If you decide to run a system with all bells and whistles turned on, don't start complaining that "years ago Linux ran fast, today it doesn't! What happened?". What happened was that "years ago" Linux didn't have those "bells and whistles". It does today, but you are not forced to use them. If you do use them, stop your complaining because you are comparing apples and oranges.
  • Re:Just sick (Score:2, Informative)

    by ajs318 ( 655362 ) <sd_resp2.earthshod@co@uk> on Tuesday December 05, 2006 @09:35AM (#17112232)
    The "" link points to some material which is inflammatory and homophobic and may be construed by some as "hate speech".
  • Re:Open Spurce? (Score:3, Informative)

    by DragonWriter ( 970822 ) on Tuesday December 05, 2006 @01:06PM (#17114908)
    There's no indication whatsoever in the article that Microsoft want to pre-install it, although one could obviously speculate that they'd like to sell units with Windows pre-installed to governments, this is not mentioned in the article.

    Both Microsoft and Apple made offers aimed at being the "bundled" OS on the OLPC. Both were rejected for, among other reasons, the licensing terms which they were willing to offer. (IIRC, the Windows version Microsoft proposed would have been a special version of WinCE, which later OLPC and Microsoft were still working on making possible as an option rather than the bundled OS, so its odd that the new reports are that Microsoft is trying to squeeze XP onto the machine, which clearly doesn't have the horsepower, memory, or persistent storage to run XP well. One wonders what the point of such an option would be.)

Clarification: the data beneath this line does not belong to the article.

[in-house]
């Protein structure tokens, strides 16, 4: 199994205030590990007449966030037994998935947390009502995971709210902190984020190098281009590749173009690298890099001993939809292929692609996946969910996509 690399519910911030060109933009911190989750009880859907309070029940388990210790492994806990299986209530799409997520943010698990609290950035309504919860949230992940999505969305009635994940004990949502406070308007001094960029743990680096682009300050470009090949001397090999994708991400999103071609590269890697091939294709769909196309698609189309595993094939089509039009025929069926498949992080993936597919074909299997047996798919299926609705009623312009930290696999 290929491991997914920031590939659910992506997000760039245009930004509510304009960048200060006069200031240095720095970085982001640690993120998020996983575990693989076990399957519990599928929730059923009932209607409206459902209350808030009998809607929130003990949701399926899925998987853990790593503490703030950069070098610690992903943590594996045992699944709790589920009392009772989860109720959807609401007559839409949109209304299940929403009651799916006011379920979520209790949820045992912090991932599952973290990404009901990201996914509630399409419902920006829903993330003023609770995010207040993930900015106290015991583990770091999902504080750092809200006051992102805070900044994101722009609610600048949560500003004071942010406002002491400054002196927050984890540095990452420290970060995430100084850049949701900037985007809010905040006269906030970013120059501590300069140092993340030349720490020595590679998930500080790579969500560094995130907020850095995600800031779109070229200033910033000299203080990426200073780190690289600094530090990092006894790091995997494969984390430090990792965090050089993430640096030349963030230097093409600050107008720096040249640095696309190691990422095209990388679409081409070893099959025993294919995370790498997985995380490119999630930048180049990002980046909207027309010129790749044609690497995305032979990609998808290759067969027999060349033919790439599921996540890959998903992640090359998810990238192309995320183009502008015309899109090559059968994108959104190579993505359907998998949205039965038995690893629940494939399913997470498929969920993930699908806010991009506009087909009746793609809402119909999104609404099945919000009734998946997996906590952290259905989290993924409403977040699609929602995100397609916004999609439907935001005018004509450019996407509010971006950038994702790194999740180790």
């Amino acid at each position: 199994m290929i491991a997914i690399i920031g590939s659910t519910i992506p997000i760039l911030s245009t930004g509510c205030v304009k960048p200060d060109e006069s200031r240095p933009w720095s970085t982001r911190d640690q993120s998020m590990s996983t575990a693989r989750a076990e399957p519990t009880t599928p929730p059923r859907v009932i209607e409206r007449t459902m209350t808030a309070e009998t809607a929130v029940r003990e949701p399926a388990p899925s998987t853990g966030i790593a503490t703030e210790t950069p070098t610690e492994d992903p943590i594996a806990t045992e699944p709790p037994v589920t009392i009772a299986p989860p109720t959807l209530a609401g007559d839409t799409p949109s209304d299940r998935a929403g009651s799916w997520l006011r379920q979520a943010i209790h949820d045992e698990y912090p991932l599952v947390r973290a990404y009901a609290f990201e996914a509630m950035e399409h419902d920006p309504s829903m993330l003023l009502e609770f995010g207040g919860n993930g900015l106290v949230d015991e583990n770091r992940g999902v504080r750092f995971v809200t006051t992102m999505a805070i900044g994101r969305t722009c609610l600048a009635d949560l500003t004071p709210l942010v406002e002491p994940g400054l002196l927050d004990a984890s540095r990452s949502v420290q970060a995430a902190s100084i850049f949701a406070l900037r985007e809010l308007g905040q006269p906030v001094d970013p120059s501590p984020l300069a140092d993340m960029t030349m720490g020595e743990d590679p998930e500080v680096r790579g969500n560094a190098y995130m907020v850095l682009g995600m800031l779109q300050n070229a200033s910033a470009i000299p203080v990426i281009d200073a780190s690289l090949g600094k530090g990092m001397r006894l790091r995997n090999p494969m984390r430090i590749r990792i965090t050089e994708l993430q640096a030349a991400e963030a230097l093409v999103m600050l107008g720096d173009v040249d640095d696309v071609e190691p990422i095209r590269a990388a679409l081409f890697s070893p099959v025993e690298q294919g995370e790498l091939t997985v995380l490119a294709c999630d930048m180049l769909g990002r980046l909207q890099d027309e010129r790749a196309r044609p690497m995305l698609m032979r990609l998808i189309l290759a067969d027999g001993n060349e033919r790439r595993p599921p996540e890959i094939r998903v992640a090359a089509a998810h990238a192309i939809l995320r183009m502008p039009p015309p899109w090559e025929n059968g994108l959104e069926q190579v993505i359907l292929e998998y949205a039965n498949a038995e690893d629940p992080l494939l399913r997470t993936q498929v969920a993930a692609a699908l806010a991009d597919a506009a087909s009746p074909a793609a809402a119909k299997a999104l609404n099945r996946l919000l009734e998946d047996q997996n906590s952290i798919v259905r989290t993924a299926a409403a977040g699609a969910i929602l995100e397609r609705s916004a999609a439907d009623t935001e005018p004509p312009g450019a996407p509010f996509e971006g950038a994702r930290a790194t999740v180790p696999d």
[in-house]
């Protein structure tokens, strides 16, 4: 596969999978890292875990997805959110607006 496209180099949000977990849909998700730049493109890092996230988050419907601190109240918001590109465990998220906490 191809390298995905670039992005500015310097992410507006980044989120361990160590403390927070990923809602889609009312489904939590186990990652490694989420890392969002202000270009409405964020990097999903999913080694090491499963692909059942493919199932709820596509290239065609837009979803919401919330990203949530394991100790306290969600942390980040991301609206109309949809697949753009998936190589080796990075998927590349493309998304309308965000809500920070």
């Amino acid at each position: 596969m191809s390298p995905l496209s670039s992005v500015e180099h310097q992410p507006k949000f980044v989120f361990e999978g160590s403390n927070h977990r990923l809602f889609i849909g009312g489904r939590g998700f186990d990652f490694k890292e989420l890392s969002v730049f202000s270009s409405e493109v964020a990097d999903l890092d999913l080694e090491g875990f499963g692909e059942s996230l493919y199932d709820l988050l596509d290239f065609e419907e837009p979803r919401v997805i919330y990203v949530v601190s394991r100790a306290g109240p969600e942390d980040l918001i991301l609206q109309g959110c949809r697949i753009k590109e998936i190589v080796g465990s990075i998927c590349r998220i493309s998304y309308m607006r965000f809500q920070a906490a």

• Re:Open Spurce? (Score:3, Informative)

    by DaveJay ( 133437 ) on Tuesday December 05, 2006 @06:37PM (#17120758)
    Is there a way to moderate "wrong"? Ballmer actually said it specifically about the OLPC project.

    From Forbes []:

    Computers for kids? Bah, humbug! According to Reuters, while speaking at the Microsoft (nasdaq: MSFT - news - people ) Government Leaders Forum on Wednesday, Microsoft Chairman Bill Gates repeatedly criticized the prototype $100 laptop created by the One Laptop per Child (OLPC) program, which aims to develop a crank powered, inexpensive computer for use by children in developing nations. It's underpowered, has a too-tiny screen and needs a hard disk, Gates says. It's not the first time he has come out against the device, and also not the first time people have suggested his curmudgeonly behavior might have to do with the fact that the OLPC is being backed by rival Google and won't run Microsoft software.

Doubt isn't the opposite of faith; it is an element of faith. - Paul Tillich, German theologian and historian